President Donald Trump’s rally near Harrisburg Saturday night illustrates Pennsylvania’s continued importance in the November election.
Both Trump and Democratic presidential nominee Joe Biden, the former vice president, have made repeated visits to Pennsylvania in recent months. Pennsylvania has been widely picked as one of the key states that will determine who wins the election.
Ahead of Trump’s event at Harrisburg International Airport, here are the positions of Trump and Biden on issues such as fracking, police reform and other areas of major interest to Pennsylvania voters.
Trump has consistently portrayed Biden as planning to totally ban fracking in the state. Fact-checkers have concluded he misrepresents his Democratic opponent’s position.
Biden, while having to clarify his remarks on several occasions, has said he has no plans to ban fracking and doubts it’s even possible. Rather, he has cited goals of eliminating power plant emissions in 15-30 years, eliminating subsidies for gas and coal, and banning “only new oil and gas permits, fracking included, on federal land.”
That wouldn’t impact fracking on private and state-owned land; oil and gas production on federal land accounted for less than 10% of production in 2018, according to the Associated Press.
During a recent town hall in Scranton, Biden said: “Fracking has to continue because we need a transition. We’re going to get to net-zero emissions by 2050, and we’ll get to net-zero power emissions by 2035. But there’s no rationale to eliminate, right now, fracking.”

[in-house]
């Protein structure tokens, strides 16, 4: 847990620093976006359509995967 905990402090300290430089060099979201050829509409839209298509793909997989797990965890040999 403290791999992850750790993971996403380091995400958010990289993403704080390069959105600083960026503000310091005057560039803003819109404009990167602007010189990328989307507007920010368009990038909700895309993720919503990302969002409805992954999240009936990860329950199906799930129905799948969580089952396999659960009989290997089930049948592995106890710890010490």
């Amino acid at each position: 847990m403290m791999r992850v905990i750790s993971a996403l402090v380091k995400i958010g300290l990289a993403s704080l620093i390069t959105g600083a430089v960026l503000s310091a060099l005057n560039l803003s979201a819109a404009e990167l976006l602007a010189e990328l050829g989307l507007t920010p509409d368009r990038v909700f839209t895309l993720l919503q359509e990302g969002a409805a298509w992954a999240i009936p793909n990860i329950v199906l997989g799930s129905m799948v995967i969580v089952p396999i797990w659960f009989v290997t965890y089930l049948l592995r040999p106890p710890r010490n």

Trump and his campaign have offered varying numbers for job losses in the event of a ban on fracking, citing figures including 600,000, “600,000, 670,000” and, as Trump recently told a western Pennsylvania audience, “probably 940,000, they say.”
The oil and gas industry directly employ about 20,146 in Pennsylvania, according to the Philadelphia Inquirer. According to the Pittsburgh Post-Gazette, the figures cited by the Trump campaign come from a study by the U.S. Chamber of Commerce’s Global Energy Institute which concluded a fracking ban would cost 609,000 jobs, with 54,000 involving direct jobs in things such as exploration and extraction.
However, the Post-Gazette wrote “the bulk of the job loss would come downstream from the gas and oil industry, the report says, though it doesn’t detail the exact methodology or mathematical reasoning for how the institute reached those numbers.”
In general, Biden supports tighter oversight of oil and gas production to minimize pollution and climate impact. He proposes spending heavily to encourage cleaner energy, toward a goal of U.S. power plants emitting no carbon pollution from fossil fuels by 2035, according to the Associated Press.
Trump has focused on rolling back efforts to limit greenhouse gas admissions and address climate change. That includes his promise to withdraw from the Paris Agreement of 195 nations who agree to cut greenhouse gases. The withdrawal would officially take place one day after the 2020 election, according to Brookings.
Trump has also rolled back regulations governing fossil fuels, toward a goal of increasing fossil fuel production and use and energy-related jobs. He has rolled back limits on toxic substances from power plants. He has lifted bans on fossil fuel production on public lands, and on oil and gas exploration in areas in Alaska, the arctic, coastal waters and additional formerly protected areas.
His administration has done what it can to further assorted pipeline projects including the Keystone XL pipeline. Trump has said his goal is to make sure America isn’t dependent on other countries for the production of energy.
Trump has said lawbreaking and violence will consume the country if Biden is elected. He said Biden has been “completely silent about the rioters and criminals spreading mayhem in Democrat-run cities,” according to NPR.